Back in the day when I was at the factory in 2007, the only pictures they offered were copies of rigs printed on office copy paper.  Not even photographic paper.  Those printer copies were poor as well.  It was real tough back then to make a choice.  The only good quality picture of any kind was only one, a gray one on their 2007 brochure.  When we visited that day, there was a FB blue/blue-gray and a FB brown/bronze one.  Given our interior color selection, I thought the brown/bronze was worth consideration but my wife would have no part of it.

Of coarse the factory today has gotten much better since those days, or so I hope.  We have not been back since we picked ours up in 2007.  When I see the pictures on their website today, I think a little more effort (and I do mean just a little more) in picture taking would go a long way for customers to work with.  That was my point in all this.  Unfortunately my point seemed to come across offensively to some.  I can be a bit strong in my choice of words without even realizing it.

Anyhow, here an example of a color chip brochure for those who don't know what you and I are referring to.
1709  Main Forum / General Discussion / Re: Steering question on: June 19, 2012, 08:38:40 am
Hi ge_montana,

Internet suspension diagnosis is always to be taken with scrutiny.  With that understood here is my input.

You have a newer model 2551 on an E450 chassis, meaning that your chassis is about the least loaded as an E450 could be.  

Heavy duty front and rear stabilizer bars would reduce side-to-side rocking motion.  But if your rig is not doing that while you compensate, your compensation troubles might get resolved with a rear trac bar.  The trac bar reduces horizontal side-to-side motion referred to as tail-wagging.  Either type of such motion can require steering compensation as you describe.  Determine what type of behavior your rig has, rocking or tail-wagging.  Then consider the appropriate resolution.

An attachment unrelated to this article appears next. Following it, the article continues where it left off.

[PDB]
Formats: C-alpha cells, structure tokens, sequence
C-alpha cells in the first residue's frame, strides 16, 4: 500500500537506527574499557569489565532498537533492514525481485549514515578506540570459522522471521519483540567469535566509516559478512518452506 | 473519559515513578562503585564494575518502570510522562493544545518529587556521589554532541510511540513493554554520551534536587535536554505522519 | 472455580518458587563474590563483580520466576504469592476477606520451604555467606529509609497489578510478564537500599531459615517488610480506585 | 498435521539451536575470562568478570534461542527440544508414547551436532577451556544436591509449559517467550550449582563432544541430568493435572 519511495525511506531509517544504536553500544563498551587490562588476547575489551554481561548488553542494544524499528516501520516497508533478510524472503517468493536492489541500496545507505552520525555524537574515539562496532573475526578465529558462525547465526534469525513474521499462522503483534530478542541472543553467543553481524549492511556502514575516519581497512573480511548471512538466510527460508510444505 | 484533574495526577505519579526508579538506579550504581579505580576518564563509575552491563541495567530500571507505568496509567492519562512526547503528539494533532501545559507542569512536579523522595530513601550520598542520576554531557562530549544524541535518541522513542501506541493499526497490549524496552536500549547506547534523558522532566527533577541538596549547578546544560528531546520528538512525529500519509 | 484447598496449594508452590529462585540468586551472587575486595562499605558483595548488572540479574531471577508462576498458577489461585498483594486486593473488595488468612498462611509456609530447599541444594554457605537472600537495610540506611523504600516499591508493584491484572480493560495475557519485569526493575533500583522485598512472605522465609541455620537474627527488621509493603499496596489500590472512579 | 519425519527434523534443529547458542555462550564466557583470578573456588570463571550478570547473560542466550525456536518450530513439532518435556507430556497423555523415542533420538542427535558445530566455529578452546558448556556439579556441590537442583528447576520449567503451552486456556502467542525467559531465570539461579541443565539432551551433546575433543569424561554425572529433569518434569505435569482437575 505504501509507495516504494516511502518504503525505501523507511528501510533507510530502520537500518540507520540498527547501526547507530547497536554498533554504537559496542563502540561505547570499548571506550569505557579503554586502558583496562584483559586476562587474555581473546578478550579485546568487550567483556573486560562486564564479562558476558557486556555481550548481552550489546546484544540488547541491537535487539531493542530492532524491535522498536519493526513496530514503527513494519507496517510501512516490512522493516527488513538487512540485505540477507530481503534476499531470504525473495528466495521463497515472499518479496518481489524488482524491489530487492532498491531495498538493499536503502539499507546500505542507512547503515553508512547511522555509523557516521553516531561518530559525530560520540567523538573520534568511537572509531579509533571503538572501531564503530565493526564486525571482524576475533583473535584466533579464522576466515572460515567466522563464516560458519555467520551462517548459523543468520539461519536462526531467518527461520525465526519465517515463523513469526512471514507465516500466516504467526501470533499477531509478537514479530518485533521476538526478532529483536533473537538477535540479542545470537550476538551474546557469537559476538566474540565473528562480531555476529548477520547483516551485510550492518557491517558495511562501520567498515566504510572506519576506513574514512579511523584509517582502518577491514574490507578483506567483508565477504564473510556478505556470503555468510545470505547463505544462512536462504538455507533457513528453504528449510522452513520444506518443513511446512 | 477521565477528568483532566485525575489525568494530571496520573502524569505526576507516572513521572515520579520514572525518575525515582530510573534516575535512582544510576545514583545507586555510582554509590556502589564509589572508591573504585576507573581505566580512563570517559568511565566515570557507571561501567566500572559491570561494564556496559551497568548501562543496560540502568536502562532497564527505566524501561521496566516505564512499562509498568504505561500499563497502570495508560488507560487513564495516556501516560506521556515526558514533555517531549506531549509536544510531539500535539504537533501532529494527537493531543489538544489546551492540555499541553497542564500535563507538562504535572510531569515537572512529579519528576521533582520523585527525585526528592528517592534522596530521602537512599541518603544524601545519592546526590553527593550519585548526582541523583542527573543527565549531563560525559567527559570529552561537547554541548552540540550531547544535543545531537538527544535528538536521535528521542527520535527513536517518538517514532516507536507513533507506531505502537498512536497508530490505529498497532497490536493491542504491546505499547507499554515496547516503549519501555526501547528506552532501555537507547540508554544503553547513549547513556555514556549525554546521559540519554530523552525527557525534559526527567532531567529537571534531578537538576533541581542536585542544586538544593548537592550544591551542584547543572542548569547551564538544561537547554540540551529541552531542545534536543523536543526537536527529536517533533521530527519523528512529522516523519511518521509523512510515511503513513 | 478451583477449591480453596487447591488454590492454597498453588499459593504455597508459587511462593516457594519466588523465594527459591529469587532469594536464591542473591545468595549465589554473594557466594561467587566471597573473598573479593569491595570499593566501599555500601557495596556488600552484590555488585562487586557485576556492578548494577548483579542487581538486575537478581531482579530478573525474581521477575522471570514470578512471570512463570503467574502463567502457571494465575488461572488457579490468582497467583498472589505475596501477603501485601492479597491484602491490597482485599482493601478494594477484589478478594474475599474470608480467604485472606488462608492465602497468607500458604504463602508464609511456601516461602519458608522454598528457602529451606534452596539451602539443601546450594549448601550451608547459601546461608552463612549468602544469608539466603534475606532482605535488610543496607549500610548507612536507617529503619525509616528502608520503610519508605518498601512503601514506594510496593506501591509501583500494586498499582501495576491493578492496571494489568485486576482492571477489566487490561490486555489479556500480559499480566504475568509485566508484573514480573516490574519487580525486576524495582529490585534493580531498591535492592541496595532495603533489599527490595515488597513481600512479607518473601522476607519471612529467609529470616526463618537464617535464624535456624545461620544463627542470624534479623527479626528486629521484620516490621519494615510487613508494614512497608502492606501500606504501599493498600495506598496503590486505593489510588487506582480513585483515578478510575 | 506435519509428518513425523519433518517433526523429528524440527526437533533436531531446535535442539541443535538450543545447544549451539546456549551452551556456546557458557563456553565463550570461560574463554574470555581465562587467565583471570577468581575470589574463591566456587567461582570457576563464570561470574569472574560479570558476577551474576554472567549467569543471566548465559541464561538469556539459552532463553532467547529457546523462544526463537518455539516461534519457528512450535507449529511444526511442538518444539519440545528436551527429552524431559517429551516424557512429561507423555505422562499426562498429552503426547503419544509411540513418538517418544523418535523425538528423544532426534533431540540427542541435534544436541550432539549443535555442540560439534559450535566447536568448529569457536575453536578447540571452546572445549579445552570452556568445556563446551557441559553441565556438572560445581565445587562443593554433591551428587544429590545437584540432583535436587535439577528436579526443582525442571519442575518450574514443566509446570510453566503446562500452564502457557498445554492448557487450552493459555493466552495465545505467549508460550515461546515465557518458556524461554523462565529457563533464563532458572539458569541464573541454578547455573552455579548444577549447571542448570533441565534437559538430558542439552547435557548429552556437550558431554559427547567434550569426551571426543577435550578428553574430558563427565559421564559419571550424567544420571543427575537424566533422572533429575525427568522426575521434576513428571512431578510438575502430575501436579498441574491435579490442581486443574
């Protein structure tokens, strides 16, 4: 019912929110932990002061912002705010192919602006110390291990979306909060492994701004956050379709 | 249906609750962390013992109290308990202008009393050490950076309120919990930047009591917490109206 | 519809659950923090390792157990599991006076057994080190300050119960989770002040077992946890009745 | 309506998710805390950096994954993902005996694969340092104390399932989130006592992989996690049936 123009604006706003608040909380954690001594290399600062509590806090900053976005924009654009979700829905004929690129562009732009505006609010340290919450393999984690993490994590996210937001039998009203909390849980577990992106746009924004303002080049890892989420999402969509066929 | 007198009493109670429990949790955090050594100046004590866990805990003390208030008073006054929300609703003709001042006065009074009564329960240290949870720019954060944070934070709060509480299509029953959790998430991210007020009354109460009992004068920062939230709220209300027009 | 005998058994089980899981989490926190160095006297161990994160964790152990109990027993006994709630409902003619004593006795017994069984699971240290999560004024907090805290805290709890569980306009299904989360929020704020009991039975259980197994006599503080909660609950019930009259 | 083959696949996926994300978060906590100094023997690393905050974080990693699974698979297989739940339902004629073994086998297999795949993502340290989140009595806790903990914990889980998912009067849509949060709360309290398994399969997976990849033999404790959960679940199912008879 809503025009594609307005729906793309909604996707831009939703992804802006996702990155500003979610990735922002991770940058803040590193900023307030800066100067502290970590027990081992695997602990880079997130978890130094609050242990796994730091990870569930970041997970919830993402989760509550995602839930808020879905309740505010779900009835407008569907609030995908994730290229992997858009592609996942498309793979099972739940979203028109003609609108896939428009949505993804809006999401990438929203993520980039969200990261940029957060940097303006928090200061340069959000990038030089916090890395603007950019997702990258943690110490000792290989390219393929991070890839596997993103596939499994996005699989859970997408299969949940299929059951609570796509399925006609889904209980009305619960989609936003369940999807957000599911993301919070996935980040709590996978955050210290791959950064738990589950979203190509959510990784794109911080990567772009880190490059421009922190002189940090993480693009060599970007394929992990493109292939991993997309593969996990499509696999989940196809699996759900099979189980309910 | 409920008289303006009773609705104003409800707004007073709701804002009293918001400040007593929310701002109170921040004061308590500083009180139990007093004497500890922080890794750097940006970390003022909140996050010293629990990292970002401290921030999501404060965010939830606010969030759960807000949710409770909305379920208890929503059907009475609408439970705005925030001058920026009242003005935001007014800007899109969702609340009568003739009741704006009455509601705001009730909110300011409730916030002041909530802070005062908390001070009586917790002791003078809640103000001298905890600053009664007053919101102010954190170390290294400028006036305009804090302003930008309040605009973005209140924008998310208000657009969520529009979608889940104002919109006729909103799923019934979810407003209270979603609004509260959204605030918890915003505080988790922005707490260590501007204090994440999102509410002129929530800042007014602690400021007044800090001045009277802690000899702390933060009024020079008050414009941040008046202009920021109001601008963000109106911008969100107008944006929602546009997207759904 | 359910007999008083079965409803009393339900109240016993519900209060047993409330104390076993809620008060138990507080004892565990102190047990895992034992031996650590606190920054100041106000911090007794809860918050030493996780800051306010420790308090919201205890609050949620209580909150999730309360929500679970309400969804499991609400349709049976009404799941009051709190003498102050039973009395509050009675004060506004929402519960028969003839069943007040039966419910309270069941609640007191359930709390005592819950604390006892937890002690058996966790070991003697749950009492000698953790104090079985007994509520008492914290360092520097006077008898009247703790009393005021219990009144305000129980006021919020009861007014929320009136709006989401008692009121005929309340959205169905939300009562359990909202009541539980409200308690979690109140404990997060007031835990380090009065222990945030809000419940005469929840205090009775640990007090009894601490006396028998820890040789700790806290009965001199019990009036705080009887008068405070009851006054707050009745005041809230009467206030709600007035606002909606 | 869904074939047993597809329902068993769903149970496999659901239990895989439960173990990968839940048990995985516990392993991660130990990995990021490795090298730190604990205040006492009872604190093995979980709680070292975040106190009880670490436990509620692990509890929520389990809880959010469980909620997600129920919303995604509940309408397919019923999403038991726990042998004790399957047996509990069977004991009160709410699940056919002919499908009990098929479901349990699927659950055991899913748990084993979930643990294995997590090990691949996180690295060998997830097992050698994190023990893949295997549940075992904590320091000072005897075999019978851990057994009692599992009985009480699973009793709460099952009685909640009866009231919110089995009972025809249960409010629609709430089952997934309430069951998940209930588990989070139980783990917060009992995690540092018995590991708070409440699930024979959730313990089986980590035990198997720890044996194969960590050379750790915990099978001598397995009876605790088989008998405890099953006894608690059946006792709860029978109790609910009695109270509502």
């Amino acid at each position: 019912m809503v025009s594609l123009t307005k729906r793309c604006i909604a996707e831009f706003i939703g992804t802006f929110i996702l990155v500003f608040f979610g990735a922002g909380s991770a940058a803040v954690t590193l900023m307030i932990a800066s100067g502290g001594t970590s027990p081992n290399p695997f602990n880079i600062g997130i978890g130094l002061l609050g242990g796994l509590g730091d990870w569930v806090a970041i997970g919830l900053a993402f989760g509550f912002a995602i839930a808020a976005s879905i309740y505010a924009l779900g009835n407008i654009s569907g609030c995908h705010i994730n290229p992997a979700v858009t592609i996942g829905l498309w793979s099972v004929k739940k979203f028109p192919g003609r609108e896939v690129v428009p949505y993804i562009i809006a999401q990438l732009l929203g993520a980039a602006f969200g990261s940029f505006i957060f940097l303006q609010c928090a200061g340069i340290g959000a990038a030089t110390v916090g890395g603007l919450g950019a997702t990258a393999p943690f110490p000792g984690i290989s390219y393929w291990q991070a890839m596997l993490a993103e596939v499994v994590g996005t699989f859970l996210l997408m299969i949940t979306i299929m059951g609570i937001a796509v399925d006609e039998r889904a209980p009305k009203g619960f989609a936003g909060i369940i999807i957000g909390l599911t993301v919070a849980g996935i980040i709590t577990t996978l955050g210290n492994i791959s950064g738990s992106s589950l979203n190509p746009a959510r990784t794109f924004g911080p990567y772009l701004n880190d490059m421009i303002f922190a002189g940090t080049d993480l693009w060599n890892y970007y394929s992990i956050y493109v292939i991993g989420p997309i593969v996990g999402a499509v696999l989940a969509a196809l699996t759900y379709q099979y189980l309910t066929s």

You are correct to address the play in your tow bar through one of these (called a Quiet Hitch) and see if it helps.


Be sure your tow bar is horizontal.  If not, buy something like this to make it so, and get the right height as they are sold in different off-sets.  A tow bar on an angle greater than a 2" height difference between motor home and tow vehicle can create notable bucking.  The greater the difference, the greater the bucking action.
Though it is not the problem you describe, it is worth mentioning since you brought up the play in your tow bar.  Adding a riser will introduce a lot more play in the tow bar, so be sure to use two Quiet Hitch U-Bolts there.
1710  Main Forum / General Discussion / Re: Selecting The Right Full Body Color PC (& Friendly Advise To PC-USA) on: June 18, 2012, 06:36:14 pm
I didn't take Ron's post as bashing.  He's a big PC cheerleader, and he does take great photos. I'd like to know where you got that camera for $150 and how I could get one.
About 4 years ago Office Max had a sale on the Camon Powershot S5-iS for $150 and it included a free printer with a rebate.  They were the last of the disposable Alkaline AA battery powered type.  I think they were making room for the new models offered.  Now-a-days the cameras all take special rechargables.  My Powershot is old technology by today standards.

Thanks Aimee for the explanation on how they opperate there....."Quick, take some pics for that customer!"

Hey, I just looked on-line and see that same camera sells for more today than we paid back then.  What's up with that?  I should have bought out the store!  Actually I am surprised to see it for sale at all.